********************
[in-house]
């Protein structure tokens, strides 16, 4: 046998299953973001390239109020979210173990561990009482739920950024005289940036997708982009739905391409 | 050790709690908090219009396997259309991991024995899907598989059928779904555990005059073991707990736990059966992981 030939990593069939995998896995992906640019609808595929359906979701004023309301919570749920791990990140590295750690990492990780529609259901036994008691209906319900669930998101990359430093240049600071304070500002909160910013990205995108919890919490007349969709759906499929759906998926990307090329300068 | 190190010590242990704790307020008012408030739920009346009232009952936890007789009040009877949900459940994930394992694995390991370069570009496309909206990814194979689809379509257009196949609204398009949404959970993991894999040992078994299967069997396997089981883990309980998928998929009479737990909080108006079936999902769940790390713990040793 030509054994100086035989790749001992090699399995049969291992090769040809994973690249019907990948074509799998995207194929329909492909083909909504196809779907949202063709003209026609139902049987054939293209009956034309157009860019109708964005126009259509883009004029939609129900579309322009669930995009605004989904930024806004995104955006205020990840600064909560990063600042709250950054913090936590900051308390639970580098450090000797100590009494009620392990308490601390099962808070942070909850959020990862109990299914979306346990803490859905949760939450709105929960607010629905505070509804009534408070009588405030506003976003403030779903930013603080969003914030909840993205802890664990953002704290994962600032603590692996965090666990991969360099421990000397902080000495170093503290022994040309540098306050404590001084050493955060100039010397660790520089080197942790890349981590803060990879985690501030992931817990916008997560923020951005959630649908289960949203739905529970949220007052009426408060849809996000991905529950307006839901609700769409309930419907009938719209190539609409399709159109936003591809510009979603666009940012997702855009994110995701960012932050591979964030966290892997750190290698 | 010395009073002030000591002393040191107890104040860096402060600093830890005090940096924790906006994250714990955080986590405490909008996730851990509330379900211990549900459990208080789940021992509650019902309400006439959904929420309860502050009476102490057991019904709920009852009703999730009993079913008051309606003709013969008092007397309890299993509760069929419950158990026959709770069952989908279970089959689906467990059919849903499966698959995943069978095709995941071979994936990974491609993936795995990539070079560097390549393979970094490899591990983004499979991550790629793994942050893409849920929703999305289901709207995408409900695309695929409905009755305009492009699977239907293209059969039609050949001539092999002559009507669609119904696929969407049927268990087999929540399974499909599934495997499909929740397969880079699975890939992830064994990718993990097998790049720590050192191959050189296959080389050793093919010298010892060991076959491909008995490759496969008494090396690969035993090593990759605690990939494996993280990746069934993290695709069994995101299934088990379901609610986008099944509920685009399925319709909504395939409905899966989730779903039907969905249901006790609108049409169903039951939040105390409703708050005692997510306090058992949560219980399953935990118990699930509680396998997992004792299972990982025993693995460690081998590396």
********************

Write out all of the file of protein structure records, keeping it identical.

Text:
[in-house]
């Protein structure tokens, strides 16, 4: 046998299953973001390239109020979210173990561990009482739920950024005289940036997708982009739905391409 | 050790709690908090219009396997259309991991024995899907598989059928779904555990005059073991707990736990059966992981 030939990593069939995998896995992906640019609808595929359906979701004023309301919570749920791990990140590295750690990492990780529609259901036994008691209906319900669930998101990359430093240049600071304070500002909160910013990205995108919890919490007349969709759906499929759906998926990307090329300068 | 190190010590242990704790307020008012408030739920009346009232009952936890007789009040009877949900459940994930394992694995390991370069570009496309909206990814194979689809379509257009196949609204398009949404959970993991894999040992078994299967069997396997089981883990309980998928998929009479737990909080108006079936999902769940790390713990040793 030509054994100086035989790749001992090699399995049969291992090769040809994973690249019907990948074509799998995207194929329909492909083909909504196809779907949202063709003209026609139902049987054939293209009956034309157009860019109708964005126009259509883009004029939609129900579309322009669930995009605004989904930024806004995104955006205020990840600064909560990063600042709250950054913090936590900051308390639970580098450090000797100590009494009620392990308490601390099962808070942070909850959020990862109990299914979306346990803490859905949760939450709105929960607010629905505070509804009534408070009588405030506003976003403030779903930013603080969003914030909840993205802890664990953002704290994962600032603590692996965090666990991969360099421990000397902080000495170093503290022994040309540098306050404590001084050493955060100039010397660790520089080197942790890349981590803060990879985690501030992931817990916008997560923020951005959630649908289960949203739905529970949220007052009426408060849809996000991905529950307006839901609700769409309930419907009938719209190539609409399709159109936003591809510009979603666009940012997702855009994110995701960012932050591979964030966290892997750190290698 | 010395009073002030000591002393040191107890104040860096402060600093830890005090940096924790906006994250714990955080986590405490909008996730851990509330379900211990549900459990208080789940021992509650019902309400006439959904929420309860502050009476102490057991019904709920009852009703999730009993079913008051309606003709013969008092007397309890299993509760069929419950158990026959709770069952989908279970089959689906467990059919849903499966698959995943069978095709995941071979994936990974491609993936795995990539070079560097390549393979970094490899591990983004499979991550790629793994942050893409849920929703999305289901709207995408409900695309695929409905009755305009492009699977239907293209059969039609050949001539092999002559009507669609119904696929969407049927268990087999929540399974499909599934495997499909929740397969880079699975890939992830064994990718993990097998790049720590050192191959050189296959080389050793093919010298010892060991076959491909008995490759496969008494090396690969035993090593990759605690990939494996993280990746069934993290695709069994995101299934088990379901609610986008099944509920685009399925319709909504395939409905899966989730779903039907969905249901006790609108049409169903039951939040105390409703708050005692997510306090058992949560219980399953935990118990699930509680396998997992004792299972990982025993693995460690081998590396």